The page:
Groundbreaking trial of DaVita, ex-CEO Kent Thiry opens in Denver

Whether DaVita Inc.’s former CEO Kent Thiry violated federal antitrust law when he agreed with three competitors not to recruit each other’s workers was hotly debated Monday during the first day of an unprecedented criminal conspiracy trial in U.S. District Court for the District of Colorado.

Prosecutors argued during opening statements that Thiry and DaVita’s agreements were criminal and stymied competition, limiting DaVita employees’ ability to land new jobs and advance their careers. Defense attorneys admitted the agreements existed but said they were not illegal, did not limit the free market and in some cases increased competitive opportunities for DaVita employees.

The closely-watched criminal conspiracy trial is the first time a CEO and company have been criminally charged for non-poaching agreements under the 132-year-old Sherman Anti-Trust Act, and the proceedings and outcome are expected to reverberate nationally.

“This is a big deal case,” Senior Judge R. Brooke Jackson told jurors Monday.

DaVita and Thiry were indicted last year on three conspiracy counts. The indictment alleges DaVita and three other companies agreed not to actively recruit each other’s employees at various times between 2012 and 2019. One agreement, between DaVita and Surgical Care Affiliates, focused on top-level employees, while the other two agreements included all employees across the companies.

Thiry moved the headquarters of DaVita, one of the country’s largest providers of kidney dialysis services, from El Segundo, California, to Denver in 2009 and rapidly grew the company’s network of dialysis centers before stepping down as CEO in 2019 after two decades at the helm.

If convicted, DaVita faces a maximum penalty of $100 million per count, while Thiry could be sentenced to pay up to a $1 million fine per count and serve up to 10 years in prison.

On Monday, Megan Lewis, a prosecutor with the U.S. Department of Justice’s antitrust division, told the jury that Thiry had “an obsessive focus” on keeping employees at DaVita, and found it “personally embarrassing” when senior-level employees left DaVita to work with competitors. She said the agreements he forged “crossed a line.”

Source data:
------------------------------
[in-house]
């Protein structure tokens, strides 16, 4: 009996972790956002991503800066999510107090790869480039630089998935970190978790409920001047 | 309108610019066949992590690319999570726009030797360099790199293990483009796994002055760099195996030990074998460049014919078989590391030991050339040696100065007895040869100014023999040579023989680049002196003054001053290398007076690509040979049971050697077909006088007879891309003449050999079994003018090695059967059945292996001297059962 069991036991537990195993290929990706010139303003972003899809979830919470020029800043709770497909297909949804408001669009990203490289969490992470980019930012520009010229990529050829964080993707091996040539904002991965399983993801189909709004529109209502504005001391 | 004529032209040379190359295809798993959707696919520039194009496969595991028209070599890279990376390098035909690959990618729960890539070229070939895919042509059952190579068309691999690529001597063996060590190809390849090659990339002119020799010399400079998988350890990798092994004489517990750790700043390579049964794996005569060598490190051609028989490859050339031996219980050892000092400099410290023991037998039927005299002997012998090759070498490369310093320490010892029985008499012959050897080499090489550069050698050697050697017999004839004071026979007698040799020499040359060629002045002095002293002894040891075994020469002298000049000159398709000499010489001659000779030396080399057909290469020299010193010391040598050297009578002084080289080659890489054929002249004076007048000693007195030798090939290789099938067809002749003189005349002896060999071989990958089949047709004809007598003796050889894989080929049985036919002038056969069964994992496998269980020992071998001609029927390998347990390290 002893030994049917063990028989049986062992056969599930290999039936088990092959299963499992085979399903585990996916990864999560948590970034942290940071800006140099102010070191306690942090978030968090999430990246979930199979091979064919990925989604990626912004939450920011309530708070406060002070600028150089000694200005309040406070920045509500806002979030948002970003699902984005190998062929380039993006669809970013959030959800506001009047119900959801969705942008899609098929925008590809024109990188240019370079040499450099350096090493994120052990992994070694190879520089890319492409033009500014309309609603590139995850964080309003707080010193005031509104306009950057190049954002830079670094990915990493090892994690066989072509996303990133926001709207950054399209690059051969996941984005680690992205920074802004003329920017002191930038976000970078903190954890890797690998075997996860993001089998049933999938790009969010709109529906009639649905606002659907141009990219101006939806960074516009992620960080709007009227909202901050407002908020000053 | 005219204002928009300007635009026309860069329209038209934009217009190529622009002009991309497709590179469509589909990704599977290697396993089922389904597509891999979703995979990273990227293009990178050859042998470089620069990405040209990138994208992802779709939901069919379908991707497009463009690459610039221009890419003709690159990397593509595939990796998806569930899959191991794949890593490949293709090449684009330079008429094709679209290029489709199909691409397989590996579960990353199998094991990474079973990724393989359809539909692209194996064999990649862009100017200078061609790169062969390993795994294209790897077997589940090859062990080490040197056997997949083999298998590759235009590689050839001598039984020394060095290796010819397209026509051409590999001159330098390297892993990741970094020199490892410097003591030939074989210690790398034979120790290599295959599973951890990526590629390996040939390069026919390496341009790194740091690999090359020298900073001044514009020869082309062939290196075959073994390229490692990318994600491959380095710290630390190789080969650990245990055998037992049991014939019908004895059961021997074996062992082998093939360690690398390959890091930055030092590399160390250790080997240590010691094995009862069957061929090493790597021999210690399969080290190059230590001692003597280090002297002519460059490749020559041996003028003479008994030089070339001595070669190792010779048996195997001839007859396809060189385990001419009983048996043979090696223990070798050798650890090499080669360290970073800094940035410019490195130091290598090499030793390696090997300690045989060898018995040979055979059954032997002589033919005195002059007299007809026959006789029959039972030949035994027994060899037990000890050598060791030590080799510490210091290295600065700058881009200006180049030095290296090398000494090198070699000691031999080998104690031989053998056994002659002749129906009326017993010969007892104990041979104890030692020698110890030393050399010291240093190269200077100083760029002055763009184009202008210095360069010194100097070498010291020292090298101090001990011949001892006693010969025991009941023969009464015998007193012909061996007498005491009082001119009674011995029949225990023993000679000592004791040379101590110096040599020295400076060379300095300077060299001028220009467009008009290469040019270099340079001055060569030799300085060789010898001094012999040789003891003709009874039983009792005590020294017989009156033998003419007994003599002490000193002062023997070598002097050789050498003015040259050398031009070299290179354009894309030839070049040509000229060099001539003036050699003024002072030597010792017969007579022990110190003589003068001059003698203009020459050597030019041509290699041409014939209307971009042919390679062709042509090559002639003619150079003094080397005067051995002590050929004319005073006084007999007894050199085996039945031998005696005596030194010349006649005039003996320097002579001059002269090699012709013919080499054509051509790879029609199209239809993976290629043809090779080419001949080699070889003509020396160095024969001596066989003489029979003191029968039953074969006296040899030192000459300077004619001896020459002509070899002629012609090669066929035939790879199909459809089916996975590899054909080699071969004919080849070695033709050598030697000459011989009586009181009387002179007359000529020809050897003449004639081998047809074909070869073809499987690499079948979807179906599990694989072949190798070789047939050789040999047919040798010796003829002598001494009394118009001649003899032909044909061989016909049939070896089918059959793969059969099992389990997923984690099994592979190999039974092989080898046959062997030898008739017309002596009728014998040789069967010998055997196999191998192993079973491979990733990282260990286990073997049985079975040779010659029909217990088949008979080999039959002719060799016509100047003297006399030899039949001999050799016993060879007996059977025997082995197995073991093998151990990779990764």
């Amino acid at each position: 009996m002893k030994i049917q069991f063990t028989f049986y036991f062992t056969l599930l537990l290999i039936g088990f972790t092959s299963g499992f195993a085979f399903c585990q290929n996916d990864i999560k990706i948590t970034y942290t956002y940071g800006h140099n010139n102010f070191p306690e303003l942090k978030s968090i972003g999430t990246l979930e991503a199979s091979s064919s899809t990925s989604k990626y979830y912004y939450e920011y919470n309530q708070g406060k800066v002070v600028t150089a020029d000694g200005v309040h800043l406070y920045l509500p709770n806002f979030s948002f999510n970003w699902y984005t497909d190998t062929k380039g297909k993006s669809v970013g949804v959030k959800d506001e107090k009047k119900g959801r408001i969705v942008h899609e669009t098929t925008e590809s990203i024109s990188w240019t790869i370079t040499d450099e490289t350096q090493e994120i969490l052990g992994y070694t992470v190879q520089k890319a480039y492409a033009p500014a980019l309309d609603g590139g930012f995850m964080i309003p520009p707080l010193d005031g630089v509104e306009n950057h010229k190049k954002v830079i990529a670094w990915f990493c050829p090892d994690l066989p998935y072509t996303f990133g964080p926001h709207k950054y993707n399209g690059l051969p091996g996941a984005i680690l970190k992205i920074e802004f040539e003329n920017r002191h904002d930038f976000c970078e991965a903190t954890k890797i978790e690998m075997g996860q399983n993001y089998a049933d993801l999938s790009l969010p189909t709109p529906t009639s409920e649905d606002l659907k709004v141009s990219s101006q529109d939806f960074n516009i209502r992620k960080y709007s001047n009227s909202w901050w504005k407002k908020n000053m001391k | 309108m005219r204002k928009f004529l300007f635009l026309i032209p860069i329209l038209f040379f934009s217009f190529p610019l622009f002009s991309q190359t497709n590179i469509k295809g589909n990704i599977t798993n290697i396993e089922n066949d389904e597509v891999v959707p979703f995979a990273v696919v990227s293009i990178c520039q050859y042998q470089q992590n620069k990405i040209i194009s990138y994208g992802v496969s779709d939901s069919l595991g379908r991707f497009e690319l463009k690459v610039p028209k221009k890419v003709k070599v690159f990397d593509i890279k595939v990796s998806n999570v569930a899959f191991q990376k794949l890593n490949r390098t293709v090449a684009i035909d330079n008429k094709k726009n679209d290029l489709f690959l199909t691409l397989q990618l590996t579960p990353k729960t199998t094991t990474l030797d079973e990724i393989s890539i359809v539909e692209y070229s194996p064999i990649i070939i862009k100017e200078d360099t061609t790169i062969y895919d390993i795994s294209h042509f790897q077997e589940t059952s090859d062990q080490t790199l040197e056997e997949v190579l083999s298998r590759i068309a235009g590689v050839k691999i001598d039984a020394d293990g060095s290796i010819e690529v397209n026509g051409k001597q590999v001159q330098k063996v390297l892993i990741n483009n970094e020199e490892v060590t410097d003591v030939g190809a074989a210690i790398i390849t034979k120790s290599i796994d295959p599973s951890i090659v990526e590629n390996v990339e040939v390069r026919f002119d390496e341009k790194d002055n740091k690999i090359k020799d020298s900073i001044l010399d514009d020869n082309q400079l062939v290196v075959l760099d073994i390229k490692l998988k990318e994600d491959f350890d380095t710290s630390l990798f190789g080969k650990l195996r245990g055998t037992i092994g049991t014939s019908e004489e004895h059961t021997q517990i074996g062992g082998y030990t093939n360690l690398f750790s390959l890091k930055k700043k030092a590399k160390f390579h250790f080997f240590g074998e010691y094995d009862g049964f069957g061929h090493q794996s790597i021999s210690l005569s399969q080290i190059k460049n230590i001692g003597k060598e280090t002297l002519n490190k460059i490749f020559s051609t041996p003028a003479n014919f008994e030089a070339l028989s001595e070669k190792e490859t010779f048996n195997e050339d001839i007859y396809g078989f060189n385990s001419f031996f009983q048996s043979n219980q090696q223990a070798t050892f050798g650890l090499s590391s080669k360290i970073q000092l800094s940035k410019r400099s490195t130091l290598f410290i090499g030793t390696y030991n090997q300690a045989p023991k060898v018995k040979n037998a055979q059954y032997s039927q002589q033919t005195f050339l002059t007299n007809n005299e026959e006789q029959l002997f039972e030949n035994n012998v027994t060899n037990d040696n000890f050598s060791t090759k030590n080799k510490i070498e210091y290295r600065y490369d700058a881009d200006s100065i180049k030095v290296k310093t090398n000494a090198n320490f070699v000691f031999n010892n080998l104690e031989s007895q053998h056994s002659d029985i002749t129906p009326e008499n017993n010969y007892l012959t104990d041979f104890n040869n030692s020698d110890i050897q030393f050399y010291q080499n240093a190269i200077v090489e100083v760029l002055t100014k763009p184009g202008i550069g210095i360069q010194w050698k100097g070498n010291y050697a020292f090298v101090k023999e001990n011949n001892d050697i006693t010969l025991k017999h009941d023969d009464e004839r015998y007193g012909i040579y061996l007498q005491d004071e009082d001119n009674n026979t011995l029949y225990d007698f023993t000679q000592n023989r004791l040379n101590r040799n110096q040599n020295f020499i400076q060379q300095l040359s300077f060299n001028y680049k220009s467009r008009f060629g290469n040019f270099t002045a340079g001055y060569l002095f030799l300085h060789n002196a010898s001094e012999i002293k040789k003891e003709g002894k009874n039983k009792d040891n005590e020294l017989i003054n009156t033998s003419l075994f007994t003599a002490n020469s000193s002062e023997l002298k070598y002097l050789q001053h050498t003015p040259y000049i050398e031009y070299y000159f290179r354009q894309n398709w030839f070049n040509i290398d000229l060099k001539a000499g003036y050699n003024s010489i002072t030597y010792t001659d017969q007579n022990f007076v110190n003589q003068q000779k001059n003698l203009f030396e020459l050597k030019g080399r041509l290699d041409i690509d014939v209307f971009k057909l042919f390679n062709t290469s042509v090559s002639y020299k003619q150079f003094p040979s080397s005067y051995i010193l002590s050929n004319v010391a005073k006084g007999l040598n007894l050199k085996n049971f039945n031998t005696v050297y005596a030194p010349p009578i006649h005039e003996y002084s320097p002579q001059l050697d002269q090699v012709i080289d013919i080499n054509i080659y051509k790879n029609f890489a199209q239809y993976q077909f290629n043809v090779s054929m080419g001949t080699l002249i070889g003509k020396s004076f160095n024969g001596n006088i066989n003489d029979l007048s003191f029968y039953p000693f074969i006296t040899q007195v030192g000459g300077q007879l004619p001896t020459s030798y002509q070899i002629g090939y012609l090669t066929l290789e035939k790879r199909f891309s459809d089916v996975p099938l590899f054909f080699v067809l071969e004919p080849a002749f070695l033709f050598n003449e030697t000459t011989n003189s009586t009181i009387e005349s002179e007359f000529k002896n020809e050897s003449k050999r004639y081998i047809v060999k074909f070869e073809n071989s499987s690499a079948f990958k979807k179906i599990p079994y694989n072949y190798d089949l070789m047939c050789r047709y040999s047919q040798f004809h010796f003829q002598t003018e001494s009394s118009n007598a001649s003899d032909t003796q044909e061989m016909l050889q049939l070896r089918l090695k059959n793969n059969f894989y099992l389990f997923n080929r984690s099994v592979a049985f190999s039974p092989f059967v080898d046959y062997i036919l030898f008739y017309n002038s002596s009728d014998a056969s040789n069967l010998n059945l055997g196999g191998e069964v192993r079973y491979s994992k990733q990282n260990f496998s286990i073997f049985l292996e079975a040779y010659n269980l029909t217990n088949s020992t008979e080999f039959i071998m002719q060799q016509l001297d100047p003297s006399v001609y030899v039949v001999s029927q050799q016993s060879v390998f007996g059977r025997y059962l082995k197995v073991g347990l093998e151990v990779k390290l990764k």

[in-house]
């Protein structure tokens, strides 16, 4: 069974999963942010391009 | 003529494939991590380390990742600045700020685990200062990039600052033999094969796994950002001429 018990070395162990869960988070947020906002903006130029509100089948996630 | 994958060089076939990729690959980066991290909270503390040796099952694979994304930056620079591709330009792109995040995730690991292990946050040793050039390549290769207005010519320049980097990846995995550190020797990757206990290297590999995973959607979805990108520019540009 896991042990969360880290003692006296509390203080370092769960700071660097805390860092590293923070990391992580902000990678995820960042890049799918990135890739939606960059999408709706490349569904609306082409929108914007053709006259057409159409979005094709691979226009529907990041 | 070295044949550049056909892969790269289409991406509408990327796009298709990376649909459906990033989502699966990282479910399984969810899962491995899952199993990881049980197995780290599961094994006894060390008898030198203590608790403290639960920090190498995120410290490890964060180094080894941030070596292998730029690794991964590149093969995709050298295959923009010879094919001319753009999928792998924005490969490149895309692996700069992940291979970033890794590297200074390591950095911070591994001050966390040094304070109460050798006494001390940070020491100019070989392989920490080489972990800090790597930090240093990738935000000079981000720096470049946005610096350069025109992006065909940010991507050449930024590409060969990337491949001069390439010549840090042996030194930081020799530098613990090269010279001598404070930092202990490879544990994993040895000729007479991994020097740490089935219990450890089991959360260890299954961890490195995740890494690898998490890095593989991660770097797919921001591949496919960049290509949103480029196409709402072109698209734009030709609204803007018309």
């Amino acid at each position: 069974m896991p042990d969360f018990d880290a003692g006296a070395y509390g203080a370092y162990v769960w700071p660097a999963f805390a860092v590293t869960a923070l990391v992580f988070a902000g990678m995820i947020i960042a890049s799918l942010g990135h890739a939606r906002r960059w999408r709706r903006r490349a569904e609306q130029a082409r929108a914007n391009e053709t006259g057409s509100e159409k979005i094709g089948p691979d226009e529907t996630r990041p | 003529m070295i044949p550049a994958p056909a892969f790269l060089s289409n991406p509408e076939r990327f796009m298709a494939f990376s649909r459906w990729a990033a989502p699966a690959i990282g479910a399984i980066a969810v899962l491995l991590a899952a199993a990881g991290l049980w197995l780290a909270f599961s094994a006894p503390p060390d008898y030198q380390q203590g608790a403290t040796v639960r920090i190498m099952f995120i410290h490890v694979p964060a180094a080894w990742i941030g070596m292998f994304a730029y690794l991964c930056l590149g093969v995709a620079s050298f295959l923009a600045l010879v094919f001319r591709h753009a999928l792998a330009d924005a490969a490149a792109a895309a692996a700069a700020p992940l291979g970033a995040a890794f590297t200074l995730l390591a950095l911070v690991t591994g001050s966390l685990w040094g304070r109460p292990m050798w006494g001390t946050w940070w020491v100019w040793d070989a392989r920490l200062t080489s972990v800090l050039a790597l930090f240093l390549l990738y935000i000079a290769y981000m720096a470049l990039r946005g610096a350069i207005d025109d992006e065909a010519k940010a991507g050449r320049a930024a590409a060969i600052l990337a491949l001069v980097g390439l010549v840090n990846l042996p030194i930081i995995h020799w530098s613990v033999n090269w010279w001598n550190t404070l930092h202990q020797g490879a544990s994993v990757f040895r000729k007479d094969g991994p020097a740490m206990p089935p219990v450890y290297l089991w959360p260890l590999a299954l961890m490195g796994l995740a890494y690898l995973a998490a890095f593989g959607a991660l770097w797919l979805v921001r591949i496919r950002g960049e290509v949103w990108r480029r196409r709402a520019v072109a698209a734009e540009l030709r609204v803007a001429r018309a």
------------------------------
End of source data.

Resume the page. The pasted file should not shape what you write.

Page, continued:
“This is a case about a corporate CEO who wanted control over his employees,” she said. “Not just control over how they did their jobs, but control over what job opportunities they got and how they were allowed to leave their company.”

She said Thiry leveraged both his personal relationships with the CEOs of competing companies and his significant sway in the health care market to secure the non-poaching agreements, which were put in place between DaVita and competitors Surgical Care Affiliates, Hazel Health and Radiology Partners, all companies headed by former DaVita executives. Surgical Care Affiliates is facing its own criminal case as a co-conspirator.

“It was better to be Kent Thiry’s friend than his foe,” she said.

But John Dodds, an attorney for DaVita, countered during his opening statement that the agreements were legitimate business transactions built on mutual respect between Thiry and his former colleagues and friends, and that they were never intended to and never did stifle competition.

He conceded that Thiry expected loyalty and was angered when former DaVita executives whom he’d mentored were recruited from DaVita’s ranks and left the company.

“You may very well not like Kent Thiry,” Dodds said. “You may see reason in the evidence to feel that way. But what you won’t see in any of the evidence is the only thing that would make any of this a crime: a market allocation agreement.”

He said the arrangements between DaVita and three competitors did not stifle competition because the employees had opportunities at hundreds of other companies. Dodds told jurors DaVita hired more than 500 senior-level employees from 400 other companies during the time the agreements were in place, and about 500 senior-level employees at DaVita left for jobs at about 300 other companies during the same time period.

Dodds also said an agreed-on rule that DaVita employees had to tell their supervisors that they were looking for a new job before they could be recruited by Surgical Care Affiliates, Hazel Health and Radiology Partners actually increased opportunities for the workers because it prompted DaVita to offer raises and promotions in order to keep the employees from leaving.

Lewis dismissed that argument, saying Thiry intended the rule as just another hurdle to leaving DaVita, which he referred to as “The Village.”

“He called himself the mayor of The Village, and he demanded loyalty to The Village,” she said.

Some witnesses who will testify for the prosecution were granted immunity in exchange for their cooperation, Lewis said, an arrangement Dodds suggested meant they were pressured into bending their testimony to fit the prosecution’s case.

The trial continues at 9 a.m. Tuesday and is expected to last two to three weeks.

Source: Read Full Article